Uh oh, almost ten days without a post. Not good. Let's see now...
This was my contribution to Jeremy Onsmith and Ivan Brunetti's Gocco Box Set, a collection of work by 17 artists doing prints on the Print Gocco. I wonder if they didn't just find the nifty kraft paper boxes at a store somewhere first and come up with an idea for how to use them afterwards. In any case, it's a fantastic little set of prints, with a surprising variety of approaches to using the Gocco on display. If you can get a set through Jeremy or one of the contributors at a comics show like the Small Press Expo, grab it (but don't ask me, I'm fresh out of 'em).
The disassembled airplane in the picture is part of an old A-6 Intruder Navy jet, waiting to get put back together at the Yankee Air Museum at Willow Run Airport near Ann Arbor. I drew this at an air show only a few weeks before fire destroyed the museum's main hangar. Their historic airplanes were rescued but a lot of donated aviation artifacts housed in the hangar were destroyed.
Tuesday, April 18, 2006
Another movie review illustration, this time, obviously, for "Dr. Strangelove." I saw this film again a few years ago at the Detroit Art Institute's film theater with Matt Feazell, and I swear to God we were the only ones in the theater who were aware that it was a comedy! The people around me were so stone-quiet I started feeling self-conscious about laughing... almost.
The Detroit Film Theater, though, is the place to go for art films here in the 313, so if you're ever in town with nothing else to do, check 'em out.
Sunday, April 16, 2006
Saturday, April 15, 2006
Wednesday, April 12, 2006
Here's an illustration I did for the free paper I work for, to go with a review of the recent Ramones documentary. I sold the original after a show at Hamtramck city hall, where I, Matt Feazell and Suzanne Baumann had cartoons and other work on display. (This blog is a good repository for rarities and stuff I no longer have around. Gone-but-not-forgotten art, excellent!)
Hm, that guy on the left might actually be Zook & Max cartoonist Tim Kelly...
Friday, April 07, 2006
I first created this mini-comic version of the story of the apocryphal/Biblical heroine Judith a few years ago using the Print Gocco screenprinter. I printed 150 copies or so and hand-stitched the binding.
Judith was a favorite subject of 17th century painter Artemisia Gentileschi, whose Judiths, unlike those of her male contemporaries, actually looked capable of and predisposed to sawing a man's head off his shoulders. One of Artemisia's masterpieces is here in the Detroit Institute of Arts, a suspensful post-beheading Judith scene.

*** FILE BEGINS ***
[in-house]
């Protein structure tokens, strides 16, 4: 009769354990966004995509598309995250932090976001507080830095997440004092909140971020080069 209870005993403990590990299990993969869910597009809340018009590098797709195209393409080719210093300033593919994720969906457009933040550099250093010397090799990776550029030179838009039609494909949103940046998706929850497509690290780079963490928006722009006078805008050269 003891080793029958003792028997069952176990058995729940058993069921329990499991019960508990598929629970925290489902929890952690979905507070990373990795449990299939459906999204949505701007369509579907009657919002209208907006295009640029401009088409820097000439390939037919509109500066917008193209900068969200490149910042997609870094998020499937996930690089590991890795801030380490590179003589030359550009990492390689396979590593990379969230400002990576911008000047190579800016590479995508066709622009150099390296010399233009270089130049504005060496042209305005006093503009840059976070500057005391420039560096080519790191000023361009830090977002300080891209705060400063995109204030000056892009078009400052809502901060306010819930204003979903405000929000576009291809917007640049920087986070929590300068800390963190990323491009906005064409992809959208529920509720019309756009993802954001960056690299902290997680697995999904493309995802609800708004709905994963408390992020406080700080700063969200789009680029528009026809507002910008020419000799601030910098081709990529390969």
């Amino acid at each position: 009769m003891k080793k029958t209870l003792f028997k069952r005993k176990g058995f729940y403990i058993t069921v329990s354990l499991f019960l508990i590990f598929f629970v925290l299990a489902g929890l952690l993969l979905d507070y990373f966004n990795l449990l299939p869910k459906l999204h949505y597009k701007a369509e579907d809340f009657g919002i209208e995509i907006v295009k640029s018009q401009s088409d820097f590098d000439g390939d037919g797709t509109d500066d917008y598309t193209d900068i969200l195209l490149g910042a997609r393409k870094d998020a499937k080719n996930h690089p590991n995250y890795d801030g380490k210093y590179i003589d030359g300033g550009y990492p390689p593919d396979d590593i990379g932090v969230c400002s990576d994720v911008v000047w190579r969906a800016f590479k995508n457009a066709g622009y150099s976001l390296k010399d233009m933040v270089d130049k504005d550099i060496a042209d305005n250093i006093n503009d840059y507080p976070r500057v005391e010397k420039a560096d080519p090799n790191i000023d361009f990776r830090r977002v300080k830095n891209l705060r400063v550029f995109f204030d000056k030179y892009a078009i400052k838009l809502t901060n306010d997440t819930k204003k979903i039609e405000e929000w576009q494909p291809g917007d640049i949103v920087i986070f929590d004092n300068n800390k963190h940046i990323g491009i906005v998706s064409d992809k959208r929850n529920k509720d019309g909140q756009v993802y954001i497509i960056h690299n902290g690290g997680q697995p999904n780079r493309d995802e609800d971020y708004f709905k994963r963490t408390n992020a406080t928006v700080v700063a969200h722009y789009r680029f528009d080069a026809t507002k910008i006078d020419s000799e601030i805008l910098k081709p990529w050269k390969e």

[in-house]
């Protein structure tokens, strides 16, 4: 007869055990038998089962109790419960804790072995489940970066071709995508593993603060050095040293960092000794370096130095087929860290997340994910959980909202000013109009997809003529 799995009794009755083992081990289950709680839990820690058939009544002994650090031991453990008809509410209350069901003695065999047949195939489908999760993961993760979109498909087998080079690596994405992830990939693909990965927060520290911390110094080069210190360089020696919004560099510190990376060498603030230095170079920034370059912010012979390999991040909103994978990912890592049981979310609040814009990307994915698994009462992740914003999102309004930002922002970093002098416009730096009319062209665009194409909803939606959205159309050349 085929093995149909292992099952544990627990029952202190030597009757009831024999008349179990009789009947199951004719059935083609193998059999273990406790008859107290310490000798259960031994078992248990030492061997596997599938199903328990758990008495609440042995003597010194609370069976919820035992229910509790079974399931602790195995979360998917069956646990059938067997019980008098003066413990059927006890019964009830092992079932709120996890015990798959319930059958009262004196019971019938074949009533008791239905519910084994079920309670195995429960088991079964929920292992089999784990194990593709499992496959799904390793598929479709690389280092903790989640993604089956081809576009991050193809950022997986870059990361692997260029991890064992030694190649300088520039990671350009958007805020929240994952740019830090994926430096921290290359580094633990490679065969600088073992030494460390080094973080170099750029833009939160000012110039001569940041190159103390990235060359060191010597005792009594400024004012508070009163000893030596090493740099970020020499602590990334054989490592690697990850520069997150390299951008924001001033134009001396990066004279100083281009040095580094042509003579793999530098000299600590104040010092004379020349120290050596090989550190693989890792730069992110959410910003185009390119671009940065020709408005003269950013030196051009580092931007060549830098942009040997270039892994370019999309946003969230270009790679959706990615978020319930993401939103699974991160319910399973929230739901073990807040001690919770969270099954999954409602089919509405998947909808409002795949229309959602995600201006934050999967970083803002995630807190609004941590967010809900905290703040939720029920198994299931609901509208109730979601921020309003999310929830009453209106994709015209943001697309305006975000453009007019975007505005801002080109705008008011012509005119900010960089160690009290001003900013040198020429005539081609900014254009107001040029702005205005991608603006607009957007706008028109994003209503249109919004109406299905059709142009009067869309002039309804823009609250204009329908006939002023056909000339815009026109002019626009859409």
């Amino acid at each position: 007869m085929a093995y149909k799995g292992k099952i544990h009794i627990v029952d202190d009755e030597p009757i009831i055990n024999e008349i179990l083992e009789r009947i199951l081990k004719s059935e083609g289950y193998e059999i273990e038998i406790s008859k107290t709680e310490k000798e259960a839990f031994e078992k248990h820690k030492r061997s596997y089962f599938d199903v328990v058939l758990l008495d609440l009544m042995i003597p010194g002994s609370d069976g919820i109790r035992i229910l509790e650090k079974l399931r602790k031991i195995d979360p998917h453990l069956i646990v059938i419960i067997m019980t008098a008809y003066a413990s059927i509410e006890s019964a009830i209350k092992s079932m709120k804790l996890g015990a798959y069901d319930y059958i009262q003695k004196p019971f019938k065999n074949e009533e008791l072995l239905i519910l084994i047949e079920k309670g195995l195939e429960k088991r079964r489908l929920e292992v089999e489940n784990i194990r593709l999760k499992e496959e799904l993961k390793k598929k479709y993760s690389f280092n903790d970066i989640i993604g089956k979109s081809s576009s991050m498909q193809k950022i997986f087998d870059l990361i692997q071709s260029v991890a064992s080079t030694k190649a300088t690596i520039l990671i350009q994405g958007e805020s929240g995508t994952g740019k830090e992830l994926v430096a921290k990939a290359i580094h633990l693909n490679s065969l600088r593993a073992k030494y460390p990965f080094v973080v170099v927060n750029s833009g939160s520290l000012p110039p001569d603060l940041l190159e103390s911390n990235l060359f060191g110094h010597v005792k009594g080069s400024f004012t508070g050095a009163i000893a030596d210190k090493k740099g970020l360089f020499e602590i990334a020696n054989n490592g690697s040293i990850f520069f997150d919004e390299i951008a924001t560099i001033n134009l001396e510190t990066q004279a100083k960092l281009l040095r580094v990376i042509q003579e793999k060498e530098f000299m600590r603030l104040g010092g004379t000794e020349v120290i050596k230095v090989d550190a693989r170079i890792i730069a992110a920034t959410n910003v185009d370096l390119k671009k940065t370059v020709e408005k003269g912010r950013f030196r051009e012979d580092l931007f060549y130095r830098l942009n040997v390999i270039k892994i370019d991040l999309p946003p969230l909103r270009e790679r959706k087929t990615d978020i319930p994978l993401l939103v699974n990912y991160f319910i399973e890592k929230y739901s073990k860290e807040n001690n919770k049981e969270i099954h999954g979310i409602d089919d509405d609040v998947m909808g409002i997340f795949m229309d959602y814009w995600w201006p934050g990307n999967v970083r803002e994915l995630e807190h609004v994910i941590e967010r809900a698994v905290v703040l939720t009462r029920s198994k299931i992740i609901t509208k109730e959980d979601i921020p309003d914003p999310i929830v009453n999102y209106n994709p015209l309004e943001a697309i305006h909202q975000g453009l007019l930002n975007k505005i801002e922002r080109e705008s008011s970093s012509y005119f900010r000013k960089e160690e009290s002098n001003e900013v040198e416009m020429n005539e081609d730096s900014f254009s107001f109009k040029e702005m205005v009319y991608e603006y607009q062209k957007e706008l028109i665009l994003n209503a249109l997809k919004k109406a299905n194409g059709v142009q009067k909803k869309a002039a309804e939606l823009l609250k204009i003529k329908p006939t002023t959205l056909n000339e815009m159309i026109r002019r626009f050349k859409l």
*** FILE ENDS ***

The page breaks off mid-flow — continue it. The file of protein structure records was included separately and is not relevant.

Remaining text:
This pristine turquoise Beetle sat on the side of a busy street here in town for months before some lucky guy bought it. I kept expecting to walk by one morning and find it sideswiped or rear-ended. I can't afford to buy a car that would amount to an expensive new hobby - I'm strictly a "reliable beater" owner, unfortunately - but I can lust after them and tuck them away in my sketchbook.
I've noticed that surprisingly few comics artists are any good at drawing cars. Seems like most of the car drawings I see in comics tend to range from merely serviceable to downright awkward. They're such familiar machines, you'd think they'd be easier to draw but I think maybe the familiarity somehow actually makes them harder to get right. I think you have to approach drawing a car the way you would a human body - they need to look alive somehow. (Someday I'll put together a coherent rap on this and write a proper essay, maybe.) And as distinctive as these old VWs are, they're one of the easiest cars to get wrong! There's a lot going on in the lines of a Beetle.
Saturday, April 01, 2006
This is one of several prints I've made with my wonderful little Print Gocco. The Gocco is this shoebox-sized Japanese gizmo that's designed to make miniature screenprints, using a thermal process to burn the screens from photocopies. It's handy and lots of fun to use, and apparently going extinct, at least in the US, much to my chagrin. I wrote a short article about its demise for the Detroit free paper, Metro Times, and you can get more info at the Save Gocco site
I've been in love with the Gocco and have evangelized on its behalf for years now, and everyone who touches one seems to fall in love with it too, especially DIY craftsy-types and mini-comics makers. In a desert of electronic reproduction and graphic design processes, the Gocco is an oasis of old-fashioned hands-on art making. If the supplies for the thing dry up and it becomes impossible to use, it's really going to be a sad thing. I'll post more of my Gocco images in coming days.
Yeah, that's me. A few years back I did a six-page comic in one of my minis that channeled gospel passages via E.C. Segar's Popeye characters, and it's pretty much my Greatest Hit, the one most people who know my stuff remeber most fondly. It was one of those things where once you have the equation Popeye=Jesus in your head, all the other characters and situations kinda fell into place.
Welcome, y'all, to my electronic junk drawer, my online scrapbook of art, comics, beard-strokingly brilliant personal insights and/or wise-ass remarks. I have a similar pile of miscellaneous creativity here at my house, but it comes in a dull, battered cardboard box instead of a shiny, glowing plastic one like you have, so consider yourself lucky!